On the first bus coming from the Hong Kong airport, I noticed that the bus had free WiFi, which I thought was a convenient feature. I half-heartedly tried to sign onto the network to send a text ahead to my parents and I ran into a problem signing onto the acceptance page on my phone’s browser. With nothing else to do, I looked around at the other people busing from the airport and all of them had their heads buried into their phones. I thought nothing of it, as there were only a few passengers on the bus and turned my attention to the dazzling lights of Hong Kong.
I didn’t realize that this first encounter with the residents of Hong Kong was actually representative of a large part of the culture. Coming from Western society, people have access to technology and can maintain an online connection throughout the day. This is generally frowned upon, and there is a balance between too much online presence and being a social recluse. Hong Kong is much more accepting and embracing of gaming culture, which I found to be a different perspective. You would rarely find people on a bus in Vancouver who were playing a mobile game, but in Hong Kong it is rarer to find the opposite.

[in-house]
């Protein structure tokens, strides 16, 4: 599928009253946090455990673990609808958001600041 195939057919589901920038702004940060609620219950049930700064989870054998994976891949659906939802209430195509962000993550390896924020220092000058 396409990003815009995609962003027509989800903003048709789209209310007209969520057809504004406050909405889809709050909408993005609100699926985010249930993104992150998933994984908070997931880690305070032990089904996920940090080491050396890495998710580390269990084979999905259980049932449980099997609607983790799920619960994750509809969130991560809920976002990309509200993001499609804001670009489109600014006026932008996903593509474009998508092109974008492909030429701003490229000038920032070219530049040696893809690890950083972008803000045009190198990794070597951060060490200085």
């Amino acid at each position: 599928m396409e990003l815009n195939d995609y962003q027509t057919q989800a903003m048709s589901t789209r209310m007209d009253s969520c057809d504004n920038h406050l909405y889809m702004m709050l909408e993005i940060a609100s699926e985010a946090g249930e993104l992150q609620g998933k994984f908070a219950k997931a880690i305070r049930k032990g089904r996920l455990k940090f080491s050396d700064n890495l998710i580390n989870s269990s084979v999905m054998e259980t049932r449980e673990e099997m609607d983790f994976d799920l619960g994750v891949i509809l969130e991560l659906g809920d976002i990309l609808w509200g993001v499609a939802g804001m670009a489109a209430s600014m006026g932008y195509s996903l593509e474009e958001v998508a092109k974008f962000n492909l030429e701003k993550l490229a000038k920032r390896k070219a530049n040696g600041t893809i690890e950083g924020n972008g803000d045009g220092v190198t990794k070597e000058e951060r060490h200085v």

In Hong Kong, it is a norm to be on your phone. I have walked into cafes where almost every head is staring down at a screen. One night, I watched a twenty-something customer walk into a busy café, sit down, and order, his eyes never leaving his phone. When his food arrived, his free hand felt around for chopsticks and plunged straight into the dish. He fished around to shovel some food into his mouth and missed. Realizing that he had made a mess, his eyes finally tore away from his phone, and he yelped at the waitress, telling her that she brought him the wrong dish. I mentally shook my head in disbelief. The funny thing is that I can watch all this without anyone noticing because they are all stuck onto their phones.
I have seen signs on the streets warning people to look up from their phones to see cars and other people. I have noticed couples staring at their own phones, holding hands and walking down the street. I have seen grandchildren ignoring their grandparents plugged into their phones, and more surprisingly, grandparents ignore their grandchildren using their phones. Phones used during driving are illegal in Hong Kong and extremely common.
I may be incredibly biased towards western notions and overly critical, but it irks me that people are becoming more attached to their phones. I can’t help but feel that these people miss out on everything around them.